The 50th World Economic Forum Annual Meeting

Do you think you will be better off five years from now? Most say no?  


Founded in 1971, the World Economic Forum Annual Meeting is “the foremost creative force for engaging the world's top leaders in collaborative activities to shape the global, regional and industry agendas at the beginning of each year.”

With more than 3,000 participants descending on Davos, Switzerland from January 21–25, 2020, there are two main topics permeating this year’s agenda: global climate issues and global trade.

“The Forum’s first meeting in 1971 was established to further the idea put forward by Professor Klaus Schwab that business should serve all stakeholders – customers, employees, communities, as well as shareholders. In a major update, this year’s Annual Meeting will see the publication of a universal “ESG scorecard” by the Forum’s International Business Council, which is currently chaired by Brian Moynihan, Chief Executive Officer of Bank of America.

Measuring Trust

While climate change and trade issues are the broad topics on this year’s agenda, there is an economic thread that weaves its way through every topic of this year’s Annual Meeting. That thread is encapsulated in a survey released by PR agency Edelman that broadly measures public trust in an effort to capture current reality. Edelman’s latest survey polled more than 34,000 people in 28 countries and the results are sure to polarize. Let’s examine a few.

Capitalism: More Harm Than Good

More than half of those surveyed agreed with this statement:

“Capitalism as it exists today does more harm than good in the world.”

And the results were similar across ages. In fact, 53% of those over the age of 55 said capitalism does more harm than good, whereas 57% of the 18-34 year olds and 59% of those 35-54 agreed.

Pessimism Depends on Where You Live

The survey asked this simple question: do you think you will be better off in five years (measured by how much money you would have)?

In 15 of the 28 countries surveyed, respondents said they would not be better off in five years. Let’s look at a few countries:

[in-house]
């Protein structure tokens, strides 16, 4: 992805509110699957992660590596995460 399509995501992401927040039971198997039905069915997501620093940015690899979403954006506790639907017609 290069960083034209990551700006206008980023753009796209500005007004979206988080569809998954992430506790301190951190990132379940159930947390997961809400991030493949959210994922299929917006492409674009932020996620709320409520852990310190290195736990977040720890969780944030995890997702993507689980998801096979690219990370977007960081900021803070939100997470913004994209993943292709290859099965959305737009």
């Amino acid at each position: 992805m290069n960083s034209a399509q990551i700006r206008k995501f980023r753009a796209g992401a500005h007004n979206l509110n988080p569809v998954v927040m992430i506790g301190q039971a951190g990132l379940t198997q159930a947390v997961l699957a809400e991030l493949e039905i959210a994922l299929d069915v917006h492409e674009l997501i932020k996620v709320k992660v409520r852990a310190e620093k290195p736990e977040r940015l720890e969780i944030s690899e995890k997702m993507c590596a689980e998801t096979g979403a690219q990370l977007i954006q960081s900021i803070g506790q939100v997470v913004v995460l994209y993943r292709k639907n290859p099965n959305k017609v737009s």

• Japan was the most pessimistic, with only 15% saying they’ll be better off in five years
  • France was not far behind with only 19% feeling optimistic
  • Germany was next at 23%

In the United States, only 43% of people believed they would be better off in five years’ time, a 7-percentage point drop from a year ago.

But in developing countries, people were much more optimistic. In fact:

  • In Kenya, 90% thought they would be better off in five years
  • In Indonesia, 80% were optimistic
  • In India, 77% were optimistic
  • In China, 69% were optimistic, and that number was down from 75% a year ago, a decline greater than the decline in the United States

Why So Much Pessimism?

As a financial advisor, I can’t help but ask the question: why are those in developed markets less optimistic when compared to those in developing markets? And specifically, why are most in the United States pessimistic about the next five years whereas those in Kenya are so wildly optimistic?

Is it because our expectations are too high? Or maybe given the unprecedented almost 11-year bull market run, most of us are expecting a reversal? Or maybe Kenyans believe that things can’t get worse?

Interestingly, if you compare the stock markets in the U.S. to the one in Kenya, the differences over the past 5-years are stark:

  • On January 2015, the Nairobi Securities Exchange Ltd 20 Index stood at 5,212. In January 2020, it stood at 2,659 (the NSE20 tracks the performance of 20 large companies based in Kenya)
  • On January 2015, the DJIA stood at 17,833. In January 2020, the DJAI crested 29,000 (the DJIA tracks the performance of 30 large companies based in the U.S.)

Are You Optimistic or Pessimistic?

Granted, the comparison between the two stock markets is not at all a perfect measure of future expectations, but it does make one wonder.

So, ask yourself this question:

“Do you think you will be better off in five years?”

If your answer is no, let’s examine why. Because as a financial advisor, I want every single one of my clients to answer with a resounding yes. Not just a yes – a resounding yes.

I look forward to your answer.